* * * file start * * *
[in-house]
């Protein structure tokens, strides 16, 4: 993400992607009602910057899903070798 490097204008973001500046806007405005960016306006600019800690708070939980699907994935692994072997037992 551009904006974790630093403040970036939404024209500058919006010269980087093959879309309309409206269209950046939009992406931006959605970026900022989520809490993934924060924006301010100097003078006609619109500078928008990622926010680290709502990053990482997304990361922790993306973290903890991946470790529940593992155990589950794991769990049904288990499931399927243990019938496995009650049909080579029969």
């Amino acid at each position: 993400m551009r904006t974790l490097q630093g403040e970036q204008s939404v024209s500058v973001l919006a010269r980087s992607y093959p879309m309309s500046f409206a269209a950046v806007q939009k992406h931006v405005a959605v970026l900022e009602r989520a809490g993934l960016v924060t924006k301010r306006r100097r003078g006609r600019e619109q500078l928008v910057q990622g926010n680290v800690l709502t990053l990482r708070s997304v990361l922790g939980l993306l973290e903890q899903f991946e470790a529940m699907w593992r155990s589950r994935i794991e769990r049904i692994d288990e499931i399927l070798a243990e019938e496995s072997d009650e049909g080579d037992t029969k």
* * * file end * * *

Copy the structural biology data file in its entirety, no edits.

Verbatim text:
[in-house]
């Protein structure tokens, strides 16, 4: 993400992607009602910057899903070798 490097204008973001500046806007405005960016306006600019800690708070939980699907994935692994072997037992 551009904006974790630093403040970036939404024209500058919006010269980087093959879309309309409206269209950046939009992406931006959605970026900022989520809490993934924060924006301010100097003078006609619109500078928008990622926010680290709502990053990482997304990361922790993306973290903890991946470790529940593992155990589950794991769990049904288990499931399927243990019938496995009650049909080579029969």
């Amino acid at each position: 993400m551009r904006t974790l490097q630093g403040e970036q204008s939404v024209s500058v973001l919006a010269r980087s992607y093959p879309m309309s500046f409206a269209a950046v806007q939009k992406h931006v405005a959605v970026l900022e009602r989520a809490g993934l960016v924060t924006k301010r306006r100097r003078g006609r600019e619109q500078l928008v910057q990622g926010n680290v800690l709502t990053l990482r708070s997304v990361l922790g939980l993306l973290e903890q899903f991946e470790a529940m699907w593992r155990s589950r994935i794991e769990r049904i692994d288990e499931i399927l070798a243990e019938e496995s072997d009650e049909g080579d037992t029969k």